Convention centre plans downsized
The Government's key anchor project - a Christchurch convention centre - could be downsized after "market sounding" suggested a 2000-seat venue was too ambitious, official papers released to the Green Party reveal.
But the Crown has declined to release the business case for the $284 million, taxpayer-funded facility, prompting Green list MP Eugenie Sage to raise concerns about the project. She said the public needed to know if the convention centre risked becoming "an empty, expensive white elephant".
A new convention centre, to replace the one damaged in the 2011 earthquake, would compete with well-advanced plans for similar facilities in Queenstown and Auckland, said Sage.
It is believed the business case for the facility has gone before Cabinet, but it is unclear when more details will be released.
The market sounding report said the scope of the proposed convention centre could be reviewed.
Earthquake Recovery Minister Gerry Brownlee declined to comment, but a Canterbury Earthquake Recovery Authority (Cera) spokesman said there had always been "flexibility" in the final makeup of the anchor projects. The business case would never be released during the tendering process "for commercial reasons".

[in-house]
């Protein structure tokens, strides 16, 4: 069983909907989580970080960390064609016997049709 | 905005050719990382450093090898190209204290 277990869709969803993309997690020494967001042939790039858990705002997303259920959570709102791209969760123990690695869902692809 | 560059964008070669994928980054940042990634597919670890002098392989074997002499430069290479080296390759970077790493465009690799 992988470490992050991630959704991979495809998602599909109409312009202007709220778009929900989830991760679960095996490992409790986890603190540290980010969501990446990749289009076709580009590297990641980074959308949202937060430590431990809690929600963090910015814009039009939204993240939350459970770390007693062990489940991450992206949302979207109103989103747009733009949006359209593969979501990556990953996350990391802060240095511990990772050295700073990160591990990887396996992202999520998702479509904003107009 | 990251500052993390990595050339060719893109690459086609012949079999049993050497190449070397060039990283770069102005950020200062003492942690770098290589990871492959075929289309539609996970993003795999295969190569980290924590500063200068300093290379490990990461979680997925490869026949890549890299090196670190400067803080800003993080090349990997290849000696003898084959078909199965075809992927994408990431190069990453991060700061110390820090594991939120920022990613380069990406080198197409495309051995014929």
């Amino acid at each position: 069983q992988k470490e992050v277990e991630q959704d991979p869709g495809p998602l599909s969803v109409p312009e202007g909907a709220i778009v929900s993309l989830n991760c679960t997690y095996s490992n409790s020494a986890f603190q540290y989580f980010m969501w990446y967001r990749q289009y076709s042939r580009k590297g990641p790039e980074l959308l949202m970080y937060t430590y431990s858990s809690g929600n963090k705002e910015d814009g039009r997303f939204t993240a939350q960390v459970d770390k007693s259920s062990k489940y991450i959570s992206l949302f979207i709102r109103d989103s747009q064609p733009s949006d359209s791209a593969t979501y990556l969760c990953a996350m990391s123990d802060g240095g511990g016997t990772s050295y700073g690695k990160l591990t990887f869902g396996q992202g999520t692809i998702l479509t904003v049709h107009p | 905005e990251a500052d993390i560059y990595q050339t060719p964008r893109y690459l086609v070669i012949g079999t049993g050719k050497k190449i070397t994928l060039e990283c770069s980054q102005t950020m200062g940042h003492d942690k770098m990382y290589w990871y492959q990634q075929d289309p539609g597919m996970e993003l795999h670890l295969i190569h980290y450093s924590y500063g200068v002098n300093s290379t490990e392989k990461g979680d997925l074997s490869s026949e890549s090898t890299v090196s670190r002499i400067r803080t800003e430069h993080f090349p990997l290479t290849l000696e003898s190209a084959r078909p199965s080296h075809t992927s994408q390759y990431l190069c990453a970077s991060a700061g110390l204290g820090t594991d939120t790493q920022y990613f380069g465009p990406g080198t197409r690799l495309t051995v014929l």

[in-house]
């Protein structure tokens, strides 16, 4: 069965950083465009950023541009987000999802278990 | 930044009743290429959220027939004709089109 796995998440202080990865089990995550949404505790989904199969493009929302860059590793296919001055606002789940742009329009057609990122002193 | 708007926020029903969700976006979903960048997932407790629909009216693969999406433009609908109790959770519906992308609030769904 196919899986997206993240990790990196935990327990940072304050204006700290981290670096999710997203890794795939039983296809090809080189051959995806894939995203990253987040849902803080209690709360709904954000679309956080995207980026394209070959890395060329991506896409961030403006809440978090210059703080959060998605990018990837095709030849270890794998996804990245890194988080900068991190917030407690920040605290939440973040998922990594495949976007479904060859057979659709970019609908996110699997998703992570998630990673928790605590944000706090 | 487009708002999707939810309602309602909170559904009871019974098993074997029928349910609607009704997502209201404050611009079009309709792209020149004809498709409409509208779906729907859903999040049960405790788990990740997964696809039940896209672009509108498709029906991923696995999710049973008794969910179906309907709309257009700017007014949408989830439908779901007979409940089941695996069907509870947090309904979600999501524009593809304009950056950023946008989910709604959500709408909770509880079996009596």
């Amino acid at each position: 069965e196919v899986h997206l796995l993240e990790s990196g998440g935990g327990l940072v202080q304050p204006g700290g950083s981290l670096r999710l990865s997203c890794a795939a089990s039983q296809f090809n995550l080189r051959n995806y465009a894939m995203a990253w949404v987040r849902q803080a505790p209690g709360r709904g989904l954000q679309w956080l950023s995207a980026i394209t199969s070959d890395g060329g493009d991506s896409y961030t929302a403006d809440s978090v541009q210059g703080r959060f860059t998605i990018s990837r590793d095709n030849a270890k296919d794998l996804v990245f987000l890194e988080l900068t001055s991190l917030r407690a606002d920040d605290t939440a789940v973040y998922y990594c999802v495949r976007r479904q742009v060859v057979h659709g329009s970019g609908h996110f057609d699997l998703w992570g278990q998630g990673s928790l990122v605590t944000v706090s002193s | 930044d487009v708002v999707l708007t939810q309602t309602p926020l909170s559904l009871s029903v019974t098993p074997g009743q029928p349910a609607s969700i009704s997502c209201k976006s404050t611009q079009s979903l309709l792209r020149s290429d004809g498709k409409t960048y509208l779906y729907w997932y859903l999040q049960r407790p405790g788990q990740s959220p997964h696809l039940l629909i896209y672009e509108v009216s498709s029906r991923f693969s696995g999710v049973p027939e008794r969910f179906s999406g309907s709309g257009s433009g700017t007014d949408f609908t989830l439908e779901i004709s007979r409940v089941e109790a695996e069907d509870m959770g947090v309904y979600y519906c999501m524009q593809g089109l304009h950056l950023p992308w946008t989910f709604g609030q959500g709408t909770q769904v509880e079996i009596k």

The spokesman said both parties in the agreement - the Government and Christchurch City Council - "accept that the project structure and specifications will need to be confirmed and optimised following a business case analysis for each anchor project."
The Greens wanted more transparency about the facility. Sage was worried that if the business case was withheld, the city would not know whether the convention centre would be worth it or if it came with "strings attached, like the shabby SkyCity deal in Auckland."
Scaling back the convention centre was first hinted by Prime Minister John Key last May but there had been no more talk about it until the official documents were released by Sage yesterday.
Key, in Christchurch yesterday, was not aware of any potential downsizing. He said convention centres brought in a lot of business.
"The leaders in Christchurch need to think about what is the vision for Christchurch, what's it going to look like and don't just plan for today. Plan for tomorrow," he said.
The most recent timeline from the Christchurch Central Development Unit said master planning of the facility was due to start in the first quarter of this year with main construction starting this time next year and the convention centre finished by March 2017.